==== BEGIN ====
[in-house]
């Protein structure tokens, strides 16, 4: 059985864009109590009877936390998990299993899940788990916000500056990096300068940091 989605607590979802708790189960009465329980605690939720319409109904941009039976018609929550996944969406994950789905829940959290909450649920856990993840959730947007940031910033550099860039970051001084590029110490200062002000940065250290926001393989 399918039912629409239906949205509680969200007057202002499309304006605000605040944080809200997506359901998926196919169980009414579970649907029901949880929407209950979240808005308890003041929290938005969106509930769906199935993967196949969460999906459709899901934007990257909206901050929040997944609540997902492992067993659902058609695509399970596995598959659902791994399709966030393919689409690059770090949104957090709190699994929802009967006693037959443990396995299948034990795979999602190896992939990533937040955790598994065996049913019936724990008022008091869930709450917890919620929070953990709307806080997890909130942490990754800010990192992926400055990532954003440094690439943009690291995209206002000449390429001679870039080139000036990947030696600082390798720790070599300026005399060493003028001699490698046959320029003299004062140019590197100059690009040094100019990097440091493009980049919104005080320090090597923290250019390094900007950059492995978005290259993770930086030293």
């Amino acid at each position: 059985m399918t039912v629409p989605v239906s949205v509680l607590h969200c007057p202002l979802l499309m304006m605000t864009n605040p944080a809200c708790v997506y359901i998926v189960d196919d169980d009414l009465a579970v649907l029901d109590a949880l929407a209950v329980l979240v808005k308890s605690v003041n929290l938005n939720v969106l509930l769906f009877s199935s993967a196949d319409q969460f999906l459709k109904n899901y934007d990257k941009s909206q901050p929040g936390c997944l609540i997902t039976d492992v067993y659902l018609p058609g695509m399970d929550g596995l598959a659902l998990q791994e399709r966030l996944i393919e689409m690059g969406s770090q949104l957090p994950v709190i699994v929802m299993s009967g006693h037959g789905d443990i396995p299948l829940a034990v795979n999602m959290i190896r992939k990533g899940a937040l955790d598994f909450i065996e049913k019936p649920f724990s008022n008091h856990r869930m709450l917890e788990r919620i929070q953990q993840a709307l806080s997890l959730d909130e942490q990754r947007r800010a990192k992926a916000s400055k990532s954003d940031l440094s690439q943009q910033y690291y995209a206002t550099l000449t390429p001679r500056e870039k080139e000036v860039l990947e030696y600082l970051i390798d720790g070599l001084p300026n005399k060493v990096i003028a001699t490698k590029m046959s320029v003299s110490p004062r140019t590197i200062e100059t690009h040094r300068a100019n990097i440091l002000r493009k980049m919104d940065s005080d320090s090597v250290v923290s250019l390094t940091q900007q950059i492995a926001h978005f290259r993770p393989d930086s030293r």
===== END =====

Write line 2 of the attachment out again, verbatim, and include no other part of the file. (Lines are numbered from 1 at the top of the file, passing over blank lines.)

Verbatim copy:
């Protein structure tokens, strides 16, 4: 059985864009109590009877936390998990299993899940788990916000500056990096300068940091 989605607590979802708790189960009465329980605690939720319409109904941009039976018609929550996944969406994950789905829940959290909450649920856990993840959730947007940031910033550099860039970051001084590029110490200062002000940065250290926001393989 399918039912629409239906949205509680969200007057202002499309304006605000605040944080809200997506359901998926196919169980009414579970649907029901949880929407209950979240808005308890003041929290938005969106509930769906199935993967196949969460999906459709899901934007990257909206901050929040997944609540997902492992067993659902058609695509399970596995598959659902791994399709966030393919689409690059770090949104957090709190699994929802009967006693037959443990396995299948034990795979999602190896992939990533937040955790598994065996049913019936724990008022008091869930709450917890919620929070953990709307806080997890909130942490990754800010990192992926400055990532954003440094690439943009690291995209206002000449390429001679870039080139000036990947030696600082390798720790070599300026005399060493003028001699490698046959320029003299004062140019590197100059690009040094100019990097440091493009980049919104005080320090090597923290250019390094900007950059492995978005290259993770930086030293």